If you’re thinking of teaching here, or just want to know more about the education issues, this is an incredible video from Al Jazeera on the background of Chile’s education system and the widespread protests:
I want to completely immerse myself in a Spanish-speaking country. I’m half Mexican, but never learned Spanish growing up. I considered heading to Mexico or Argentina, but Chile came through with a program that I liked, and it felt like the right choice.
However, leaving behind my group of friends, a job, my family, and the Bay Area was not an easy decision.
So…What am I doing?
Teaching English through government’s English Opens Doors.
The program is run by the Chilean Ministry of Education, with support from UN Development Program. The goal is to make English language learning more accessible to all of Chile’s communities.
I’ll either be in a public or semi-private school, teaching alongside a local Chilean teacher. I’ll be teaching different levels, ranging from grade 5 through high school seniors.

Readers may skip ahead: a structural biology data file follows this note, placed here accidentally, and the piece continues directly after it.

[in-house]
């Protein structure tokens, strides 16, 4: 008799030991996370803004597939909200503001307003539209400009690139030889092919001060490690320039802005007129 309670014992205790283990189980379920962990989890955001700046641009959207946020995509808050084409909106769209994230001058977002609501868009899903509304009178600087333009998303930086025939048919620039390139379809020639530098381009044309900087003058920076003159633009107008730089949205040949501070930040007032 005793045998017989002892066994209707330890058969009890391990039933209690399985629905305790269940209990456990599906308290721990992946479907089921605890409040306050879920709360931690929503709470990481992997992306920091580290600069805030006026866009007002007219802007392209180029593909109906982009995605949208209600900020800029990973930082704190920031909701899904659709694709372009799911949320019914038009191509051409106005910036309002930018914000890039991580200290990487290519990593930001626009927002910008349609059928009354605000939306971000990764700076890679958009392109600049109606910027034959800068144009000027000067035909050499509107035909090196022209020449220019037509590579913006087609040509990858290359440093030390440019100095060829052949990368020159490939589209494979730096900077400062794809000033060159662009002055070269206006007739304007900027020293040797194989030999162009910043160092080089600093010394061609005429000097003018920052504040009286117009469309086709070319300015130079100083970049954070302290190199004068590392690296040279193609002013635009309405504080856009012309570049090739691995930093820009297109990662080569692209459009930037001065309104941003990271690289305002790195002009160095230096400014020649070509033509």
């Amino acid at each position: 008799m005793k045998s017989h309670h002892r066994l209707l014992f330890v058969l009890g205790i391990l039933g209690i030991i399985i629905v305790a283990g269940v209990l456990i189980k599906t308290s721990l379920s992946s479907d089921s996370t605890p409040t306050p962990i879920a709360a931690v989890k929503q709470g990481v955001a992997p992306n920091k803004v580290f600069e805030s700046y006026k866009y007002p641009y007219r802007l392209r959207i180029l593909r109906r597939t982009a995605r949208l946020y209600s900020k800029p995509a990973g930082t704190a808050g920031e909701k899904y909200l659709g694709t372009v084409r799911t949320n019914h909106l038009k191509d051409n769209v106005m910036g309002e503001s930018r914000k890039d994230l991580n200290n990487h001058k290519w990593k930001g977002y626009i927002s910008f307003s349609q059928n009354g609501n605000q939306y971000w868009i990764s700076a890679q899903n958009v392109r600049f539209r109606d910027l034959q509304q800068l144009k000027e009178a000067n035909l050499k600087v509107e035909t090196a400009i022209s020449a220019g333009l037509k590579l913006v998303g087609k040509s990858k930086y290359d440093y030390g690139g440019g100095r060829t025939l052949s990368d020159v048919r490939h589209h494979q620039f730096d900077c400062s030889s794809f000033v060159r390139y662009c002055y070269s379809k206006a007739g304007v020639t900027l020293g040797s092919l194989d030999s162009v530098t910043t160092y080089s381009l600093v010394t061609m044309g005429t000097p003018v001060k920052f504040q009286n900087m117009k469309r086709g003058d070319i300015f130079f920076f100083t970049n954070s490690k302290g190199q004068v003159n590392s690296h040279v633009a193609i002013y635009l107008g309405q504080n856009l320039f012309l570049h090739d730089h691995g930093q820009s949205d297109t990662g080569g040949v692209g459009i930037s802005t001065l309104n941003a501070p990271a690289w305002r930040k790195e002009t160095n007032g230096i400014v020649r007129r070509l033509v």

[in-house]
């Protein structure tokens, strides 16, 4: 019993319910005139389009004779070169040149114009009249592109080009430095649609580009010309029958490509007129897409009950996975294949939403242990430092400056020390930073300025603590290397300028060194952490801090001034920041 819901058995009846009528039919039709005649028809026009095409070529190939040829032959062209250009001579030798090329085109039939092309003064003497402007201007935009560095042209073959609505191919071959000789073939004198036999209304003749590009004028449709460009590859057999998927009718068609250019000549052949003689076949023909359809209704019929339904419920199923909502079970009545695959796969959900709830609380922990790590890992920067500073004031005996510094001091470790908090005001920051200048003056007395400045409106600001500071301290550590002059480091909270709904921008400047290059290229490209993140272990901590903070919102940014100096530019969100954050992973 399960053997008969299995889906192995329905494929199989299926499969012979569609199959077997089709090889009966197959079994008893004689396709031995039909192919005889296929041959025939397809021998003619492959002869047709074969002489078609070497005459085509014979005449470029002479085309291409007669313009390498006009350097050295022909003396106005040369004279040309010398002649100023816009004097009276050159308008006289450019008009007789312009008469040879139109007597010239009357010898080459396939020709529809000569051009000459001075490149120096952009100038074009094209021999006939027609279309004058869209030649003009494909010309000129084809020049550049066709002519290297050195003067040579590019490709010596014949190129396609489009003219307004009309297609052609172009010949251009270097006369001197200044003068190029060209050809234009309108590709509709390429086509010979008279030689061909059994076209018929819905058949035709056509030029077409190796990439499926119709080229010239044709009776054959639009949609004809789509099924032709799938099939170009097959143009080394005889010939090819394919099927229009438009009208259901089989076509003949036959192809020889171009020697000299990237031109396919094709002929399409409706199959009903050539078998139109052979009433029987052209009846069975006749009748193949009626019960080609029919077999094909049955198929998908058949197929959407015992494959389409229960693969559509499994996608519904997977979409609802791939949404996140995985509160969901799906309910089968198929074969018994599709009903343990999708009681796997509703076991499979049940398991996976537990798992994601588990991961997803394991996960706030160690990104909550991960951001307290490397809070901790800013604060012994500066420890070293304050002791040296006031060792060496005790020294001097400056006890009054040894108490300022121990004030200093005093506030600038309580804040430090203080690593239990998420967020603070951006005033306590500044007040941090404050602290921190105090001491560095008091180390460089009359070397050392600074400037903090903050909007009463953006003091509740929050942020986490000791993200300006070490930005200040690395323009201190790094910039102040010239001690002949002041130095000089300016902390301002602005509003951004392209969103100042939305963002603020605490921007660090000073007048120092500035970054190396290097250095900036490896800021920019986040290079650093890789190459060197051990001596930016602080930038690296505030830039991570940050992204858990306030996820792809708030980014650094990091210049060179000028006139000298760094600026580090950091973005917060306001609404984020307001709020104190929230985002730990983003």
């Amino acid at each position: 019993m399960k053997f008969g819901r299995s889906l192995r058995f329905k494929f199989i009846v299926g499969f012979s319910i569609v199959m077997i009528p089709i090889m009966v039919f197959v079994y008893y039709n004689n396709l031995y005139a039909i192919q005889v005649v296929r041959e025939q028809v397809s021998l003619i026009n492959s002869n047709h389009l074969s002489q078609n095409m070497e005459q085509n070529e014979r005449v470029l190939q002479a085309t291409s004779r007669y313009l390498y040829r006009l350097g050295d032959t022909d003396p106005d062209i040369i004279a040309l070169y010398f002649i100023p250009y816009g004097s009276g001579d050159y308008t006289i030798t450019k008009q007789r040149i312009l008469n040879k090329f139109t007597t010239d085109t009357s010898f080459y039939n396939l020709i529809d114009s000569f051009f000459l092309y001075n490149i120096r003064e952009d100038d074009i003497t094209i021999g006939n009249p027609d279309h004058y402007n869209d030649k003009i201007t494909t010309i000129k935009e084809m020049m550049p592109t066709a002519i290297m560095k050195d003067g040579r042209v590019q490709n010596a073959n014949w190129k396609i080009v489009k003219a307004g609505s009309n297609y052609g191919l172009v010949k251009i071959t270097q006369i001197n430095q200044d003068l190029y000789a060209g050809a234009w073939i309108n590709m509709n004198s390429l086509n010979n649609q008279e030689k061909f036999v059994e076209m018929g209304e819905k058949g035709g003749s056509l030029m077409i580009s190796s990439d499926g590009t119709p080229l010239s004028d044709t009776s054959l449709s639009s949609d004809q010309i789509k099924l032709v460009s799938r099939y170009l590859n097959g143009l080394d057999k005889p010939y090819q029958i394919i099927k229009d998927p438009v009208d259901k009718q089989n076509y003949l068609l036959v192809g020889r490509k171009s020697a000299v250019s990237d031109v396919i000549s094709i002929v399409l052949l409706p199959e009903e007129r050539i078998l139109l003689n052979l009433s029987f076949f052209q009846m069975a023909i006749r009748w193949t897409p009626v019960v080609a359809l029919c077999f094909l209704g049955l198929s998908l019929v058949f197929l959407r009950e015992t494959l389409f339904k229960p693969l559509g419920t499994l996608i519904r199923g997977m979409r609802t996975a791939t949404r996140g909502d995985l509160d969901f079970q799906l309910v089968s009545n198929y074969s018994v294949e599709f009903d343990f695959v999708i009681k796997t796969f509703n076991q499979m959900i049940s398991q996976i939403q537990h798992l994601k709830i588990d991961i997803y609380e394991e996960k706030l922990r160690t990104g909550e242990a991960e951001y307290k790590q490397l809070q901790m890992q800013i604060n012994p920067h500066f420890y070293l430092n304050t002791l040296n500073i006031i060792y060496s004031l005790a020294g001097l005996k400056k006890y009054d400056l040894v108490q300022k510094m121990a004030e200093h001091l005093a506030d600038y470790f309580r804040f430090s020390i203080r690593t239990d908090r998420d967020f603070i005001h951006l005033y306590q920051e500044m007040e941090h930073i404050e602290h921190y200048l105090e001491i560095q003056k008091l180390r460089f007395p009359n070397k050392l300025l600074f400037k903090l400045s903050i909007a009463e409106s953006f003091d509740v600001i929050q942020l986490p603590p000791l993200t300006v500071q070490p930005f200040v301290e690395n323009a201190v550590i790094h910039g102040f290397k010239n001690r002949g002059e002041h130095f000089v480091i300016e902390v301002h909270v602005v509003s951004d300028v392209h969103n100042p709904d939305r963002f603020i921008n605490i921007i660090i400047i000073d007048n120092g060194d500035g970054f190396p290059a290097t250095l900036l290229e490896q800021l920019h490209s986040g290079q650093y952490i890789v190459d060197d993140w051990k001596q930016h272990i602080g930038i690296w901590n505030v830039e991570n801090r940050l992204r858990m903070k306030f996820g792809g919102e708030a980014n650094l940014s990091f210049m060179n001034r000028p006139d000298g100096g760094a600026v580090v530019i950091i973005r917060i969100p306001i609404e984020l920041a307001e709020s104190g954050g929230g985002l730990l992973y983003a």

Where am I living?
I’ll be living right above Puerto Montt on the map, in Regíon de Los Ríos. I’ll be living with a host family. I won’t meet them or find out the exact town or school I’m teaching in until I arrive for orientation in Santiago.
How long am I staying?
Good question. My contract is officially up in July, but I plan on renewing this. (You can for up to a year.) My goal is to stay in Chile until I learn Spanish, however long that takes. We’ll see what happens!
More on Chile:
•President: Sebastian Piñera
•Population: 16 million (Over 2/3 live around the capital, Santiago.)
•Over 620 volcanos.